1. Using Make
      2. What You Should See
      3. How to Break It
      4. Extra Credit
    10. Exercise 3. Formatted Printing
      1. What You Should See
      2. External Research
      3. How to Break It
      4. Extra Credit
    11. Exercise 4. Using a Debugger
      1. GDB Tricks
      2. GDB Quick Reference
      3. LLDB Quick Reference
    12. Exercise 5. Memorizing C Operators
      1. How to Memorize
      2. The List of Operators
    13. Exercise 6. Memorizing C Syntax
      1. The Keywords
      2. Syntax Structures
      3. A Word of Encouragement
      4. A Word of Warning
    14. Exercise 7. Variables and Types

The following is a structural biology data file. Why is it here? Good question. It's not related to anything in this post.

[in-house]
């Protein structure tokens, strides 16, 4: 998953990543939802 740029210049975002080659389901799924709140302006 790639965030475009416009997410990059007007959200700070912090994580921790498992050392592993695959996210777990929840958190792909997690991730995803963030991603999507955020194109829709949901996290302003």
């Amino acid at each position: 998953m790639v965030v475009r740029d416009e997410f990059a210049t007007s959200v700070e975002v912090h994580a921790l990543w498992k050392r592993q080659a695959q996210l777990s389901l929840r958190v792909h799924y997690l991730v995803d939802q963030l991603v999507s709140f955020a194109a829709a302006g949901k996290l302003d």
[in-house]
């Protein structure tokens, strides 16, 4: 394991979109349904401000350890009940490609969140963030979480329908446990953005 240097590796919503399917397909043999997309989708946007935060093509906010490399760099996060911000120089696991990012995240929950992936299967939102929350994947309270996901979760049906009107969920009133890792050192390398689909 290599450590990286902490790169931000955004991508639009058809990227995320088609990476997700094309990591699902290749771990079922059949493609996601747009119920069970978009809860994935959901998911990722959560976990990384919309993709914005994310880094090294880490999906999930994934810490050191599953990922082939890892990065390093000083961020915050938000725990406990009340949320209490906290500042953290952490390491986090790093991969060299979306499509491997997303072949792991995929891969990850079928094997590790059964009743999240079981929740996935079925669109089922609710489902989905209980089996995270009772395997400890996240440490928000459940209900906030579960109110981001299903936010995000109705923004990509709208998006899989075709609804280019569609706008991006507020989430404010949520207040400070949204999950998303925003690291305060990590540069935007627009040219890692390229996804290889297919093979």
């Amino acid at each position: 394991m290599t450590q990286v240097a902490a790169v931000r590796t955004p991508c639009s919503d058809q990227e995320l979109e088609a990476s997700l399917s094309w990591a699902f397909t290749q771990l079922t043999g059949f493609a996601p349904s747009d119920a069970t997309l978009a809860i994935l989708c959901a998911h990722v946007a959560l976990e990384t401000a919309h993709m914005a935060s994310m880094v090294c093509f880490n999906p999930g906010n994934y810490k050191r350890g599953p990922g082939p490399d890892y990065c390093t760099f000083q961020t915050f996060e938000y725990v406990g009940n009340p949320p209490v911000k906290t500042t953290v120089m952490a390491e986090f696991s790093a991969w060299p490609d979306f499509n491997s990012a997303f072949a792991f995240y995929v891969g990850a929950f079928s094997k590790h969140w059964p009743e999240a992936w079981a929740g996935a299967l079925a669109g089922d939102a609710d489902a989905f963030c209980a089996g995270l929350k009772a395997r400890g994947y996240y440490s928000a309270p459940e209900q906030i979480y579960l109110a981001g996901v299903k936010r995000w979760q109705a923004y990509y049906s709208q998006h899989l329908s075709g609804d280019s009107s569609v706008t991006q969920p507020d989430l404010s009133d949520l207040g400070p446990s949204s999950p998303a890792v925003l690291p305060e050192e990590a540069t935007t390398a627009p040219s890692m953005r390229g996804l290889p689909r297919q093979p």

1. What You Should See
      2. How to Break It
      3. Extra Credit
    15. Exercise 8. If, Else-If, Else
      1. What You Should See
      2. How to Break It
      3. Extra Credit
    16. Exercise 9. While-Loop and Boolean Expressions
      1. What You Should See
      2. How to Break It
      3. Extra Credit
    17. Exercise 10. Switch Statements
      1. What You Should See
      2. How to Break It
      3. Extra Credit
    18. Exercise 11. Arrays and Strings
      1. What You Should See
      2. How to Break It
      3. Extra Credit
    19. Exercise 12. Sizes and Arrays
      1. What You Should See
      2. How to Break It
      3. Extra Credit
    20. Exercise 13. For-Loops and Arrays of Strings
      1. What You Should See
      2. Understanding Arrays of Strings
      3. How to Break It
      4. Extra Credit
    21. Exercise 14. Writing and Using Functions
      1. What You Should See
      2. How to Break It
      3. Extra Credit